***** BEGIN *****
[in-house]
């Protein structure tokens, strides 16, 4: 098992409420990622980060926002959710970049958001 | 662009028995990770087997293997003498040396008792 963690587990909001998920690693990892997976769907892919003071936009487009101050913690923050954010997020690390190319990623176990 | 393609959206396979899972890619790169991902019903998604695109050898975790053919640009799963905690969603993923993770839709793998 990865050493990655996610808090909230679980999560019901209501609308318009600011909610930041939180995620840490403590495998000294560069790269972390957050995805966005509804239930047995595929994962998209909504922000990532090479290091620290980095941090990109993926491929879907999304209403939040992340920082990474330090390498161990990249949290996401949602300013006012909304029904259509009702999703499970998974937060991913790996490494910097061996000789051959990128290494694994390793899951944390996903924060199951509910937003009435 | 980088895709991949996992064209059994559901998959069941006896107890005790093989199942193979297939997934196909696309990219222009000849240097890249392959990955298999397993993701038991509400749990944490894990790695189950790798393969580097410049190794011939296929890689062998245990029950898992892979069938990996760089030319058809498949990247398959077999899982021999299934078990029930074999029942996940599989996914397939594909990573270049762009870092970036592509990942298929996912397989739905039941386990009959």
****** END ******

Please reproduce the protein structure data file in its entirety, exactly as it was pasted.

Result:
[in-house]
């Protein structure tokens, strides 16, 4: 098992409420990622980060926002959710970049958001 | 662009028995990770087997293997003498040396008792 963690587990909001998920690693990892997976769907892919003071936009487009101050913690923050954010997020690390190319990623176990 | 393609959206396979899972890619790169991902019903998604695109050898975790053919640009799963905690969603993923993770839709793998 990865050493990655996610808090909230679980999560019901209501609308318009600011909610930041939180995620840490403590495998000294560069790269972390957050995805966005509804239930047995595929994962998209909504922000990532090479290091620290980095941090990109993926491929879907999304209403939040992340920082990474330090390498161990990249949290996401949602300013006012909304029904259509009702999703499970998974937060991913790996490494910097061996000789051959990128290494694994390793899951944390996903924060199951509910937003009435 | 980088895709991949996992064209059994559901998959069941006896107890005790093989199942193979297939997934196909696309990219222009000849240097890249392959990955298999397993993701038991509400749990944490894990790695189950790798393969580097410049190794011939296929890689062998245990029950898992892979069938990996760089030319058809498949990247398959077999899982021999299934078990029930074999029942996940599989996914397939594909990573270049762009870092970036592509990942298929996912397989739905039941386990009959």